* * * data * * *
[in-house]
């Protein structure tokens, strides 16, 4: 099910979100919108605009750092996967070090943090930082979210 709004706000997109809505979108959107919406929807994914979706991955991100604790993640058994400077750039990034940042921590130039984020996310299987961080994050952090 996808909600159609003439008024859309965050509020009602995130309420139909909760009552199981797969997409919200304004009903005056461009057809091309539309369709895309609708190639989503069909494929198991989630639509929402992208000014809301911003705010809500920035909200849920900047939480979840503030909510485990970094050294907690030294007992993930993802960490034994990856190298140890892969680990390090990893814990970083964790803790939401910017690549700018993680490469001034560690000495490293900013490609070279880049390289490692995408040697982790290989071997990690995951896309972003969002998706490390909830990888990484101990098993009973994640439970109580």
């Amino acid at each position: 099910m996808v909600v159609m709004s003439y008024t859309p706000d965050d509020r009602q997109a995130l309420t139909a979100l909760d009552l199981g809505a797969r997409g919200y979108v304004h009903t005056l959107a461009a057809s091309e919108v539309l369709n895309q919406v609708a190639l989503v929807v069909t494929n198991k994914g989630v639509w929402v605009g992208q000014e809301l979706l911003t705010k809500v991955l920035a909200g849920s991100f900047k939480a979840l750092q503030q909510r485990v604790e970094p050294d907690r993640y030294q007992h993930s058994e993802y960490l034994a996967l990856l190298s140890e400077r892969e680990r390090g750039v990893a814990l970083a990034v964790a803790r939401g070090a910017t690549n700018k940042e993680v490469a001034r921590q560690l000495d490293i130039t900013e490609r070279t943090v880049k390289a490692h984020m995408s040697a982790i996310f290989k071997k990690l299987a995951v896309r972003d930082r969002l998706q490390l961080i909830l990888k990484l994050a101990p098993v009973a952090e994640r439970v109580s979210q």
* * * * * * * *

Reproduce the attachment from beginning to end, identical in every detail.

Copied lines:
[in-house]
């Protein structure tokens, strides 16, 4: 099910979100919108605009750092996967070090943090930082979210 709004706000997109809505979108959107919406929807994914979706991955991100604790993640058994400077750039990034940042921590130039984020996310299987961080994050952090 996808909600159609003439008024859309965050509020009602995130309420139909909760009552199981797969997409919200304004009903005056461009057809091309539309369709895309609708190639989503069909494929198991989630639509929402992208000014809301911003705010809500920035909200849920900047939480979840503030909510485990970094050294907690030294007992993930993802960490034994990856190298140890892969680990390090990893814990970083964790803790939401910017690549700018993680490469001034560690000495490293900013490609070279880049390289490692995408040697982790290989071997990690995951896309972003969002998706490390909830990888990484101990098993009973994640439970109580």
């Amino acid at each position: 099910m996808v909600v159609m709004s003439y008024t859309p706000d965050d509020r009602q997109a995130l309420t139909a979100l909760d009552l199981g809505a797969r997409g919200y979108v304004h009903t005056l959107a461009a057809s091309e919108v539309l369709n895309q919406v609708a190639l989503v929807v069909t494929n198991k994914g989630v639509w929402v605009g992208q000014e809301l979706l911003t705010k809500v991955l920035a909200g849920s991100f900047k939480a979840l750092q503030q909510r485990v604790e970094p050294d907690r993640y030294q007992h993930s058994e993802y960490l034994a996967l990856l190298s140890e400077r892969e680990r390090g750039v990893a814990l970083a990034v964790a803790r939401g070090a910017t690549n700018k940042e993680v490469a001034r921590q560690l000495d490293i130039t900013e490609r070279t943090v880049k390289a490692h984020m995408s040697a982790i996310f290989k071997k990690l299987a995951v896309r972003d930082r969002l998706q490390l961080i909830l990888k990484l994050a101990p098993v009973a952090e994640r439970v109580s979210q």